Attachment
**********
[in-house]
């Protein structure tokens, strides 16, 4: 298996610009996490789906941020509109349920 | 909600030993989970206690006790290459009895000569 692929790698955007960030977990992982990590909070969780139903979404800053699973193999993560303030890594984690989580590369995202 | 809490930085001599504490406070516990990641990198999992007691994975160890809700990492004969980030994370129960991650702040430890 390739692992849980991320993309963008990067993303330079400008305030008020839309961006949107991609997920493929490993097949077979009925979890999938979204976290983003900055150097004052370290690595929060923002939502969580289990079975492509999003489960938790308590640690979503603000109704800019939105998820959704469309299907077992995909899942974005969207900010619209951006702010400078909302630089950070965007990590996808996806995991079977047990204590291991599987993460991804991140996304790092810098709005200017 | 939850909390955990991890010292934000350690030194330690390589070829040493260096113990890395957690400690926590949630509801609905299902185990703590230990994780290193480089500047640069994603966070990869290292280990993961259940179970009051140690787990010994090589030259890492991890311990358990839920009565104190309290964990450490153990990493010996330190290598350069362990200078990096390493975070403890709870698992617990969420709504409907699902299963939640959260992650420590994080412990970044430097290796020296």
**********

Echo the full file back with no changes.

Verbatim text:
[in-house]
């Protein structure tokens, strides 16, 4: 298996610009996490789906941020509109349920 | 909600030993989970206690006790290459009895000569 692929790698955007960030977990992982990590909070969780139903979404800053699973193999993560303030890594984690989580590369995202 | 809490930085001599504490406070516990990641990198999992007691994975160890809700990492004969980030994370129960991650702040430890 390739692992849980991320993309963008990067993303330079400008305030008020839309961006949107991609997920493929490993097949077979009925979890999938979204976290983003900055150097004052370290690595929060923002939502969580289990079975492509999003489960938790308590640690979503603000109704800019939105998820959704469309299907077992995909899942974005969207900010619209951006702010400078909302630089950070965007990590996808996806995991079977047990204590291991599987993460991804991140996304790092810098709005200017 | 939850909390955990991890010292934000350690030194330690390589070829040493260096113990890395957690400690926590949630509801609905299902185990703590230990994780290193480089500047640069994603966070990869290292280990993961259940179970009051140690787990010994090589030259890492991890311990358990839920009565104190309290964990450490153990990493010996330190290598350069362990200078990096390493975070403890709870698992617990969420709504409907699902299963939640959260992650420590994080412990970044430097290796020296």